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Mobile Device: A Cost Saving Asset To Enterprises

Ray Hawkins, CISO, Genesis Healthcare
Ray Hawkins, CISO, Genesis Healthcare

Ray Hawkins, CISO, Genesis Healthcare

Mobile devices will continue to be a multi-faceted issue as Enterprises continue to assess cost savings around implementing BYOD and allowing mixed use devices access to corporate data as well as enhancing current internal programs. Most of the Mobile Device Management vendors have matured to the point where you can implement a relatively secure policy set that is agnostic of device ownership. Wherein you also ensure you lock down alternate paths to data, such as email via Active Sync, then you can have a useable device that properly segregates corporate and personal data. Once you have a solid platform, strong policy that is consistently enforced and collaborative interaction with business leadership, then you’re better positioned to anticipate and respond to risk.

For example, in the Long Term Care sector of Health Care delivery, we must be vigilant and responsive to business demands, regulatory changes and technology changes. As the profile of our employee population evolves to one more comfortable, and even expecting of mobile device use, we see these same individuals, these front-line care givers pushing for adoption of mobile apps that help them do their jobs more efficiently, more effectively, and/or more economically. Monolithic applications that change only infrequently become background to what employees may wish to do via Mobile Apps they find in the various stores and marketplaces. In seeing this demand we are engaging not just the leadership but also portions of a workforce that numbers in the tens of thousands to proactively identify cross-reference needs where legacy services are still behind in terms of development and delivery cycles. We can also leverage periodic mobile app inventory reviews to identify new application install clusters and then address those directly from a security and compliance assessment perspective. In some cases we can assess and make recommendations around potential value added mobile applications, while in other cases, the potential PHI and PII exposures may preclude us from white listing a third party application. Nevertheless, these activities provide great insight into business demand that is pure bottom-up.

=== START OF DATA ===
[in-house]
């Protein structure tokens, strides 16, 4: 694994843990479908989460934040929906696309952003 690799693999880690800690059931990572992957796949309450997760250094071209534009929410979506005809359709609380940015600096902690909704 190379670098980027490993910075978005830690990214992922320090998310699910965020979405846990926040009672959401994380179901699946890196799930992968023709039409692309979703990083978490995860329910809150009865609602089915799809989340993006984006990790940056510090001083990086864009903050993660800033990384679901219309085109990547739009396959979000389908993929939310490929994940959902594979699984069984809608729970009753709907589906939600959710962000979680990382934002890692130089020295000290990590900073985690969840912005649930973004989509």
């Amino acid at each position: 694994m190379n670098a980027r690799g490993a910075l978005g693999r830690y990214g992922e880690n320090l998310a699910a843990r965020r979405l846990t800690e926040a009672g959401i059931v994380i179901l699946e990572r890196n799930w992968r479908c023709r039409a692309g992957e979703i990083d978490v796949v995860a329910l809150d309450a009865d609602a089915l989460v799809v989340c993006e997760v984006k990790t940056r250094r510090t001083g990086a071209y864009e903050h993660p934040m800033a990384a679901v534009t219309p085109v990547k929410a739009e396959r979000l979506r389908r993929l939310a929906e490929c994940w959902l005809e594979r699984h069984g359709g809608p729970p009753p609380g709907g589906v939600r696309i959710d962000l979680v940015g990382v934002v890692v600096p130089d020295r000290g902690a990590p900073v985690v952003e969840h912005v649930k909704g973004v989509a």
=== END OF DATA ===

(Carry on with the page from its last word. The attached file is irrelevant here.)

Further, wider mobile device deployments in the clinical setting have placed greater burdens on asset management and loss prevention. Managing ten thousand plus devices across hundreds of sites can stretch any asset management program no matter how mature. In addition to standard awareness campaigns, good physical security, consistent inventory procedures to check-in and checkout corporate issued devices, a good MDM client and location services; we are developing a process whereby, in theory, we can poll localized list files from across our field locations, onboard this data into a centralized SEIM and run logic against this identify at risk assets. For example, if the operational procedure is at the start each day, mobile devices (Apple) and/or Pads (also Apple) are “checked-out” for use in clinical work all day, and at the end of each day the assets are checked back in to a secure synchronization tray connected to a facility level iTunes implementation, then we should be able to use the local list file to profile expected use of assets. Correlated against MDM check-ins we can quickly identify where an asset may be lost/stolen but not yet reported. Correlated even further to network CAM table we can perhaps even isolate where in the local network we last saw the asset.

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